2. Yes, your PSB sub has its own amp, but it would be childish to think that other speakers don't need to be properly powered. If you care about performance, you will power your front speakers with high-current amps in order to get the full potential out of them and not just for the sake of high volume levels. The sound quality should be the paramount here, not the volume levels.


3. That '3db' guy was talking about his Yamaha RX-V1800. I do NOT own it. I use the NAD C340 integrated amplifier to drive my PSB Image 4T speakers. The problem with the Yamaha receiver is that its specs do NOT tell us how many speakers are driven at the same time when producing 130 Watts. I can't imagine more than 2 speakers at the same time.

On top of that, the Yamaha produces half as much power into a 4-Ohm load so you end up with 65x2 Watts into 4 Ohms as the best case scenario. When driving 7 speakers, I can't imagine that you could get more than 20 Watts per channel of continuous power.



Thanks ! , I am going to plan to get myself an amp....although under further investigation - they are pretty expensive. Looks like you are in Canada like myself so shipping is also a consideration. So far , I have found an emotiva xpa7 brand new in markham for 2100 taxes in , which is alot more than I want to spend. I also found a refurb anthem pva7 in burlington and looks like a can get a 7 chan outlaw audio 7125 for around 1400 CAD (approx) . I have to admit - i never buy used stuff so I am weary about this.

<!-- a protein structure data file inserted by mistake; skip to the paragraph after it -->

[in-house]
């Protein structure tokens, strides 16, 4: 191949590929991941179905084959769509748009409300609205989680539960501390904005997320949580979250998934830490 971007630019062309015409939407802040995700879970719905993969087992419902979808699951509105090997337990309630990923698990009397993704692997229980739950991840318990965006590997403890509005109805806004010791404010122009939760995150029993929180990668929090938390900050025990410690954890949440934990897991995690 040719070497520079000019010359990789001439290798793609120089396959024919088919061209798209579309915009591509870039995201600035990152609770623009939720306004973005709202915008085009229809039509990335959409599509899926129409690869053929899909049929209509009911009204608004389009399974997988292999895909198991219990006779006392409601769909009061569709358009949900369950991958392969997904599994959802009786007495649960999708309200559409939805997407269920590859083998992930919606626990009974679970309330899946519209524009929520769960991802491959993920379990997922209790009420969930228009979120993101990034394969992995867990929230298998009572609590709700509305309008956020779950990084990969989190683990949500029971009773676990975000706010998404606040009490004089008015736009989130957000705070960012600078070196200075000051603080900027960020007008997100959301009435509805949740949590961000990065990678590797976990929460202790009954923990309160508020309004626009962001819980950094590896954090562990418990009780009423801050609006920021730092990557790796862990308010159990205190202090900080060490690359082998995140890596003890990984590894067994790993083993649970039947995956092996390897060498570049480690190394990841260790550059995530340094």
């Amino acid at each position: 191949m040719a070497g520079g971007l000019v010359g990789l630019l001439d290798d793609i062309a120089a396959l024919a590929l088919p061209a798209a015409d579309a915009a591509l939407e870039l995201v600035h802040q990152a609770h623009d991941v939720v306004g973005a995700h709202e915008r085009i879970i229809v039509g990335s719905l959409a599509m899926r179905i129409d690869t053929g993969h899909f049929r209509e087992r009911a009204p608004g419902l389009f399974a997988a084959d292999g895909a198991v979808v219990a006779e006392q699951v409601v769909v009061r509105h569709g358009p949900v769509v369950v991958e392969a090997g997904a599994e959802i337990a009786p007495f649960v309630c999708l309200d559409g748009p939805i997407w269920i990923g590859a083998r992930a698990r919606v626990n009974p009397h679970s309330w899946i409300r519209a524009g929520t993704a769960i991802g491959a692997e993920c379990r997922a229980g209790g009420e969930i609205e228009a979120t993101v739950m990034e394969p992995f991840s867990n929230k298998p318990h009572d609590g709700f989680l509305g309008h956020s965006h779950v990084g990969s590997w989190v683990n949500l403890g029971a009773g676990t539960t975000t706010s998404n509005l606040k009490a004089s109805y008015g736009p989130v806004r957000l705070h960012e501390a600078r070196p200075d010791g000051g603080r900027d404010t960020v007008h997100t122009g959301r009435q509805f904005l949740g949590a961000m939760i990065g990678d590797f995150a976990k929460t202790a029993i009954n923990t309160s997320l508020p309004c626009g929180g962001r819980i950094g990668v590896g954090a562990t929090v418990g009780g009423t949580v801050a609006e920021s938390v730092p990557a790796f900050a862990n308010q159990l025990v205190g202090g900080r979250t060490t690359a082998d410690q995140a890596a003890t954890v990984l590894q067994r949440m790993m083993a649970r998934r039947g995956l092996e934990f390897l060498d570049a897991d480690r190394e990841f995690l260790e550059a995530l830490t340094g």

Do you have any suggestions , especially since you are in the GTA?
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post #6425 of 6430 Old 02-04-2016, 04:58 PM
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Slyboogy,
Yes, you can just get the NAD C 245BEE brand new from any authorized dealers for CAD $700-800, depending on your negotiation skills. Bay Bloor Radio carries NAD stuff, but I would shop around and look for the best deal on that amp from other NAD dealers in the area. The C245 BEE is a 4-channel, 35-Watt amp into 8 Ohms that will double the current into a 4-Ohm load and that way you will get 70 Watts per channel.

Don't worry about not using one channel out of the four because the power supply will distribute the unused power to the three channels that are in use so you will have around 90 Watts per channel available into 4 ohms for those 3 front speakers. This is a killer amp for a very good price. If for any reason you decide later that you want more power, you can buy one more amp and bi-amp your front left and right speakers as well as bi-amp the center speaker.

Last edited by AthlonX4631; 02-04-2016 at 05:05 PM.